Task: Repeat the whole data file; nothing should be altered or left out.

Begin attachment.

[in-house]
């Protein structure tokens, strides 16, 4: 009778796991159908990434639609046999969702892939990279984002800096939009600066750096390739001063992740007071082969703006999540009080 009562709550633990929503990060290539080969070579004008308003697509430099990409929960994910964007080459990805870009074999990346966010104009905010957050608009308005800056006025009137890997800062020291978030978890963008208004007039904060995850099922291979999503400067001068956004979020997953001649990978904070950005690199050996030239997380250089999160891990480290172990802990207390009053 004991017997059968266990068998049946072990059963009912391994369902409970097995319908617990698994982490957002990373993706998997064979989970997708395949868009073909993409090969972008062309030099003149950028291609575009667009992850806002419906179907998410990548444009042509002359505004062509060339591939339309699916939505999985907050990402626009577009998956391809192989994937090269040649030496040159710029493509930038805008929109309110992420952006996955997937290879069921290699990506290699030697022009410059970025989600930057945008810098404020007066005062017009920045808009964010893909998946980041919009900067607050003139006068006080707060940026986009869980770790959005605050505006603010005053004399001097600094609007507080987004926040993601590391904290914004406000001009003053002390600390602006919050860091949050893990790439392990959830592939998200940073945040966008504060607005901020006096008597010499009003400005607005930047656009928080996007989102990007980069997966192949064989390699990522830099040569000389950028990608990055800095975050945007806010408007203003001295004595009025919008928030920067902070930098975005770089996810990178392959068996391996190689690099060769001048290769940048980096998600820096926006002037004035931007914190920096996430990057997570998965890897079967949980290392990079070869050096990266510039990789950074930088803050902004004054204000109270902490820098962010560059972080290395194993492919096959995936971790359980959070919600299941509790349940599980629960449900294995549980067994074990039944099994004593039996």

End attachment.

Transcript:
[in-house]
């Protein structure tokens, strides 16, 4: 009778796991159908990434639609046999969702892939990279984002800096939009600066750096390739001063992740007071082969703006999540009080 009562709550633990929503990060290539080969070579004008308003697509430099990409929960994910964007080459990805870009074999990346966010104009905010957050608009308005800056006025009137890997800062020291978030978890963008208004007039904060995850099922291979999503400067001068956004979020997953001649990978904070950005690199050996030239997380250089999160891990480290172990802990207390009053 004991017997059968266990068998049946072990059963009912391994369902409970097995319908617990698994982490957002990373993706998997064979989970997708395949868009073909993409090969972008062309030099003149950028291609575009667009992850806002419906179907998410990548444009042509002359505004062509060339591939339309699916939505999985907050990402626009577009998956391809192989994937090269040649030496040159710029493509930038805008929109309110992420952006996955997937290879069921290699990506290699030697022009410059970025989600930057945008810098404020007066005062017009920045808009964010893909998946980041919009900067607050003139006068006080707060940026986009869980770790959005605050505006603010005053004399001097600094609007507080987004926040993601590391904290914004406000001009003053002390600390602006919050860091949050893990790439392990959830592939998200940073945040966008504060607005901020006096008597010499009003400005607005930047656009928080996007989102990007980069997966192949064989390699990522830099040569000389950028990608990055800095975050945007806010408007203003001295004595009025919008928030920067902070930098975005770089996810990178392959068996391996190689690099060769001048290769940048980096998600820096926006002037004035931007914190920096996430990057997570998965890897079967949980290392990079070869050096990266510039990789950074930088803050902004004054204000109270902490820098962010560059972080290395194993492919096959995936971790359980959070919600299941509790349940599980629960449900294995549980067994074990039944099994004593039996």